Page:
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Re: Ong Rokbeigalmki (A Rokbeigalmki Chant)

From:Boudewijn Rempt <bsarempt@...>
Date:Thursday, September 30, 1999, 20:46
On Thu, 30 Sep 1999, Thomas R. Wier wrote:

> From the human brain? I doubt it. There are plenty of languages > that make negation an integral part of the verb morphology. The > language I'm studying right now, Atkan Aleut, has a whole series > of paradigms for negation on the verb itself. I believe Japanese > has similar inflections. >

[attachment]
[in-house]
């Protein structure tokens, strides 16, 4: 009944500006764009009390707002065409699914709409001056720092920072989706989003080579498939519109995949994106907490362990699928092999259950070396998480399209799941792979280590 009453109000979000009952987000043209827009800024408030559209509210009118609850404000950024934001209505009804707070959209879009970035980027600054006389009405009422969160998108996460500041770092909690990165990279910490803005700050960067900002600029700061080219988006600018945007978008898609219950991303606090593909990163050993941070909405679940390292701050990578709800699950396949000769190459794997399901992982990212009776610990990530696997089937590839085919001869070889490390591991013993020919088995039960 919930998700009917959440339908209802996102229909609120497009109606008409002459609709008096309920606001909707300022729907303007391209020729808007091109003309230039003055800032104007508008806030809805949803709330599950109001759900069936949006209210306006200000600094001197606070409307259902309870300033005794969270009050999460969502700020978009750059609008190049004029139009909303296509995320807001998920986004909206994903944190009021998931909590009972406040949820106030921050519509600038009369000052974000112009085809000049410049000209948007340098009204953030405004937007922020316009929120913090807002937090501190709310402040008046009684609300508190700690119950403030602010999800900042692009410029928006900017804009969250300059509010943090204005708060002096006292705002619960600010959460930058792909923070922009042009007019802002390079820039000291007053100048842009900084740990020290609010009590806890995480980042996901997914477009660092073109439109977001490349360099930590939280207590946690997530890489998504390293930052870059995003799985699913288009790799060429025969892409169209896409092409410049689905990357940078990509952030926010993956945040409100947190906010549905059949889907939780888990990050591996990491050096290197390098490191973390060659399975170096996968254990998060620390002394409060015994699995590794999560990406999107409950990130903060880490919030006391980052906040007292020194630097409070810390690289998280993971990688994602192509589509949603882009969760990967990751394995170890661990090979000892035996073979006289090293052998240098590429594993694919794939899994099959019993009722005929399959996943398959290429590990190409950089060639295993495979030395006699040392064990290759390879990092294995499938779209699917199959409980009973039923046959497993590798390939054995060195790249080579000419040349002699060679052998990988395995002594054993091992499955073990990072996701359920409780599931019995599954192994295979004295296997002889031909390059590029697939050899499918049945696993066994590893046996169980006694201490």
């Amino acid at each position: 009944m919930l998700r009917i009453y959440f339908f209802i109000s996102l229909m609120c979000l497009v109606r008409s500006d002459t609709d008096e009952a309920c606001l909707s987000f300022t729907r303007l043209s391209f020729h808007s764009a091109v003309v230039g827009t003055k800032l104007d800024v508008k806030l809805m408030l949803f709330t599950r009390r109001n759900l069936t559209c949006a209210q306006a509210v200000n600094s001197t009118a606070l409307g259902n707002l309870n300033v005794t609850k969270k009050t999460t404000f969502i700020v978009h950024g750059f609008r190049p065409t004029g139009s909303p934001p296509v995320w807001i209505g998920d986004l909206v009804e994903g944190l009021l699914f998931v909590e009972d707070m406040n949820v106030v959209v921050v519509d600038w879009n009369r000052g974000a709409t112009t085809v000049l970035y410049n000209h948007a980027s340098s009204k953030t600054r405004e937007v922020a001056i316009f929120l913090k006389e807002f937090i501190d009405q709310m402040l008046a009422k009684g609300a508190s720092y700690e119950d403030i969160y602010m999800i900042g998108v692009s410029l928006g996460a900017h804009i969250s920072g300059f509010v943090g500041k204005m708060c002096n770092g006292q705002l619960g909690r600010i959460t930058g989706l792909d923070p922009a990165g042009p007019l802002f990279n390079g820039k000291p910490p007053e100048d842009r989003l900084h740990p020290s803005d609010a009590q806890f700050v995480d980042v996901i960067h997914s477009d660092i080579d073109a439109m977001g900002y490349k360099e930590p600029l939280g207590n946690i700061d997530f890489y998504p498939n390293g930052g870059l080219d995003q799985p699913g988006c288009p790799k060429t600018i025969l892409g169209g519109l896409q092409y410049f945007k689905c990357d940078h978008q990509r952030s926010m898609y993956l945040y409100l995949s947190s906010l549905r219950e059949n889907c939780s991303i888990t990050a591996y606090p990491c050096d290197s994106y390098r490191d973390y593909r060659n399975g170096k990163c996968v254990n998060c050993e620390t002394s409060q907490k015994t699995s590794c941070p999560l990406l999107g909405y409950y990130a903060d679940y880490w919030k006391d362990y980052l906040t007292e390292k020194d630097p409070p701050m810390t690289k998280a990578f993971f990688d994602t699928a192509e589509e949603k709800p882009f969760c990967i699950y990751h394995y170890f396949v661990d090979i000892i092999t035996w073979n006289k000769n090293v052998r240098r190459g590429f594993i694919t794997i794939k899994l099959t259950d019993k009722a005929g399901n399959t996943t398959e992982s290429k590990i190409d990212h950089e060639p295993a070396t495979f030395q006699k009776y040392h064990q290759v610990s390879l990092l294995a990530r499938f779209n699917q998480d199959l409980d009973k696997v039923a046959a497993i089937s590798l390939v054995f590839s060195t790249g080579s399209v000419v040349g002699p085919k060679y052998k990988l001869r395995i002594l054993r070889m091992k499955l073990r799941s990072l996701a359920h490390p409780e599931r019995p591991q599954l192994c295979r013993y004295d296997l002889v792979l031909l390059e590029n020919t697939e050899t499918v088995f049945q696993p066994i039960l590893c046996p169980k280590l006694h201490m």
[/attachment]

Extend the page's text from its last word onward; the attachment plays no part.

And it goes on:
Indeed, Nepali has a completely separate negative verbal paradigm: to be (location) person postive negative 1s ma chu ma chaina 2sLGH ta chas ta chainas 2sHGH pai hunuhuncha tapai hunuhunna 3sLGH yo cha yo chaina 3sMGH uni chan uni chainan 1p hami(haru) chau~ chainau~ 2pLGH timi(haru) chau chainau 3pLGH yiniharu chan chainan 3pHGH yahaharu hunuhuncha hunuhunna The Nepalese verbal system is quite complex, and what's mostly used are participles, not finite verb forms. The simple indefinite tense suffixes are derived from the verb 'to be', and every verb is this inflected with either affirmative or negative suffixes. _ma garchu_ 'I do' vs. _ma gardina~_ 'I do not'. And there are alternative negative suffixes for another class of verb: _ma ja:nchu_ 'I know' vs. _ma ja:nna_, 'I don't know'. (There's no really good Nepali grammar available - the best one can do is Matthews' A Course in Nepali, published by the School of Oriental and African Studies, from which I've taken this paradigm.) Of course, in Denden, negation is expressed by a prefix to the finite verb: _sero tajonire_ 'I didn't know', so that's an integral part of verbal morphology, too. Boudewijn Rempt |